Raising Future Scientists


I heard the founder of Udacity.com being interviewed and he told a story about his childhood that I'll never forget. His father brought home a computer for him with no games or programs on it. The father said that if he wanted games then he would have to learn how to program the computer and create them on his own.

This story has always stuck with me as there are so many valuable parenting lessons within it.
I feel fortunate that we had a computer in my home as a child before the Internet was commonplace and I feel a sense of duty to pay it forward by exposing my children to emerging technologies.

Below are some things that my kids and I have done which will hopefully instill curiosity in them and a lifelong love of the sciences.

1. Hologram Project
We built this cool little hologram that works with any mobile phone. As we all played with it in amazement, I challenged them to think more deeply about it. I asked questions like "How does it work? What could we do with this?" "How can we improve it?" The looks on their faces as they reached for it only to realize that it wasn't there was priceless!





2. Gardening
Getting dirty and using tools are really fun for kids. But most importantly, I want to make the connection in their heads that our food DOES NOT come from a grocery store! It is grown in the ground by farmers. In a world where many children can't even recognize a vegetable, there is something powerful about this early lesson.We also compost and have set up a rain barrel to water the garden.

3. Nature Walks
It is well known in the research literature that children's time spent outdoors has multiple long term benefits. Fresh air, learning about plants and animals, creating new neural pathways. Nature gives us a canvas with potential lessons at every step.

4. International Space Station
NASA lists the time and place to look skyward when the ISS is viewable orbiting the earth. My kids and I have seen it a few times. This has opened the door to further curiosity about space which led us to watching videos like this that can help them to understand what an astronaut does. In all likelihood, they will have the opportunity to visit space at some point in their life.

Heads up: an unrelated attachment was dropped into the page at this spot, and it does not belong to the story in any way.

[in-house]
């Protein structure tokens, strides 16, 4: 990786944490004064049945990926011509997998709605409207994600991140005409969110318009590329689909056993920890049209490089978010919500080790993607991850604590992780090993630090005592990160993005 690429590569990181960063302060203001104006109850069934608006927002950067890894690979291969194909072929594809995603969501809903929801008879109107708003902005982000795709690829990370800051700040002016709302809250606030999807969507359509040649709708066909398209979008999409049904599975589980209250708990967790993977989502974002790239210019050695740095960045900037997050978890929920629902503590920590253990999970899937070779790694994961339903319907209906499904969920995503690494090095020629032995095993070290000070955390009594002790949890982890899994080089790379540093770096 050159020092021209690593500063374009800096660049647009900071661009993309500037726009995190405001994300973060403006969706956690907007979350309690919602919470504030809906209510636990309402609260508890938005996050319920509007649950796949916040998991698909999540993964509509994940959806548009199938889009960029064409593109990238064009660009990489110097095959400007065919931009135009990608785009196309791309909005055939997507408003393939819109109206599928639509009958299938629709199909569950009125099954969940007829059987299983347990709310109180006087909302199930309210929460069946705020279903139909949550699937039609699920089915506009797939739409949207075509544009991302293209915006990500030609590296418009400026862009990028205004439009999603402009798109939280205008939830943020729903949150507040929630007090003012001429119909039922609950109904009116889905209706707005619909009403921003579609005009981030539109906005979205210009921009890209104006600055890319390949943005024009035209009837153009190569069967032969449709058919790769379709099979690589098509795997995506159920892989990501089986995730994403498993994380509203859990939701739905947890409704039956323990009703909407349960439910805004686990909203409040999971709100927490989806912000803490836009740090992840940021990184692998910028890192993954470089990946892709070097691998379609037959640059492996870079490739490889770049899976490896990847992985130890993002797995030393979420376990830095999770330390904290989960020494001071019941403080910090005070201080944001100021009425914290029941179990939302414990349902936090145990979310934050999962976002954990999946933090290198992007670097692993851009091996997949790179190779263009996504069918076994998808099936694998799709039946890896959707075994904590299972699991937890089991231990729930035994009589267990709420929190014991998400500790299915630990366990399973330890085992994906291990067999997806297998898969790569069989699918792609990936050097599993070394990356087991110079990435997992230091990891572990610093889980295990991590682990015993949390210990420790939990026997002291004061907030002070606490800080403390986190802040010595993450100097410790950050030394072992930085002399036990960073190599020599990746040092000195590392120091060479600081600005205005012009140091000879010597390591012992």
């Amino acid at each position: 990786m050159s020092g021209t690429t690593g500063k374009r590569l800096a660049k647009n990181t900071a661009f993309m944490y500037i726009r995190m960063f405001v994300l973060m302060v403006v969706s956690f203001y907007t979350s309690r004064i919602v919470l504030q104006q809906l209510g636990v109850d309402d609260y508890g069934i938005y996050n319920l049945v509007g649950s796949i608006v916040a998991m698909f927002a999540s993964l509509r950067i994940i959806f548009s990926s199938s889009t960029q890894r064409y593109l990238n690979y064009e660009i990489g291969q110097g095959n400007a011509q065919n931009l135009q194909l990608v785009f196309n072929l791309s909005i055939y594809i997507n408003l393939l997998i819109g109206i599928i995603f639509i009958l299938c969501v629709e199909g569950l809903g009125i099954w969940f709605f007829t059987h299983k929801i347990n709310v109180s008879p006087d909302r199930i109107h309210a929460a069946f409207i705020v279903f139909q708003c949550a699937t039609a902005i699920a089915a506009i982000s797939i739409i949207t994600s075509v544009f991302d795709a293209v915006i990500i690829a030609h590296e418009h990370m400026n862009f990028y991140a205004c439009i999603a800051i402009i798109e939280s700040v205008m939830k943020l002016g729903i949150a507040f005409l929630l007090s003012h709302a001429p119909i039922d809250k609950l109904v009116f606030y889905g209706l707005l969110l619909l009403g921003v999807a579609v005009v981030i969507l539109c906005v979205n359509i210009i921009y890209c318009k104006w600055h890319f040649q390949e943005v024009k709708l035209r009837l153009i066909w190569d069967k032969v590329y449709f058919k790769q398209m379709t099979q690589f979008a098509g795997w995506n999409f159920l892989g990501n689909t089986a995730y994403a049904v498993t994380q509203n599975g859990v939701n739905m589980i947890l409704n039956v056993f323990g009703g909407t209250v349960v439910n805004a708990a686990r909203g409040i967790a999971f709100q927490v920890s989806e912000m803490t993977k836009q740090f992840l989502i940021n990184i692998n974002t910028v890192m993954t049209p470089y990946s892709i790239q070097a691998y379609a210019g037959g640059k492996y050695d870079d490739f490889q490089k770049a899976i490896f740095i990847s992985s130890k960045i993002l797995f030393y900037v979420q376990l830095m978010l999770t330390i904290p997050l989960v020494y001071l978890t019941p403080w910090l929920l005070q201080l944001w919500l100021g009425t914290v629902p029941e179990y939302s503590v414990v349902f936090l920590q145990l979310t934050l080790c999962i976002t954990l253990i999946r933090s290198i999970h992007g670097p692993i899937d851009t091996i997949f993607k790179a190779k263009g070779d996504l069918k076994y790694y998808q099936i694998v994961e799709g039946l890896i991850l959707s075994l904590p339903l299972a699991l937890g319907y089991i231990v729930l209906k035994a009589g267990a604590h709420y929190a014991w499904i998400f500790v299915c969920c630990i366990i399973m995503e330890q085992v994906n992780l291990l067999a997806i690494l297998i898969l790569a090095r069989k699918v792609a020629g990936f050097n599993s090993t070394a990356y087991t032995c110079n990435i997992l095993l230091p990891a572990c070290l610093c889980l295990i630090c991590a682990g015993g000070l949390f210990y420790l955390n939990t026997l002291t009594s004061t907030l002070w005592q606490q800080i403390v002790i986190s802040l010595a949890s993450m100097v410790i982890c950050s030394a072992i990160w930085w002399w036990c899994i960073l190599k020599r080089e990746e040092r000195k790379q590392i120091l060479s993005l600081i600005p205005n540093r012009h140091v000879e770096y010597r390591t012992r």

5. Virtual Reality Headset
Google has devised a way to build a VR headset with some cardboard and other spare parts. It is still a novelty but the other major tech players like Apple, Facebook, and Samsung are betting big that this technology will be the future. We had so much fun with it as we simulated a skydive while I threw them up in the air. We came face to face with a great white shark and even used Google Street View to stand outside our own home. 

6. Experiments
Milk, food coloring, and soap. Vinegar and baking soda, dry ice and water. There are an enormous amount of simple chemical experiments that can be done at home with regular household items. Pinterest has a lot of great ideas for safe at home experiments. 

7. Drones
The drone revolution is coming. Instead of fighting innovation, let's embrace it. The kids can learn how they fly and learn about potential uses of this technology. I plan to buy one soon so the kids can learn all about them. If Amazon has its way, then drones will be delivering to our doors within a few years. 

8. Compound Interest
How do you teach a 6 year old about an important yet abstract mathematical principle which will serve her well for her entire life? I used an analogy of something that she could understand with a simple line of questioning. Suppose you cut an apple, what's inside? Seeds. What happens if you plant one? And how many apples are in that tree? How many seeds are in all the apples? So from a single seed over time you can grow an orchard. We then drew it to create a visual representation of the concept. See here for a longer post on this exercise.


I can't take the credit for this concept. The ideas of Neil DeGrasse Tyson have been very influential on me. Children are naturally inquisitive and parents would be well advised to get out of the way while their kids are conducting mini-experiments. The young and impressionable minds will learn so much about the world if we would just put them in positions to do so and get out of the way.





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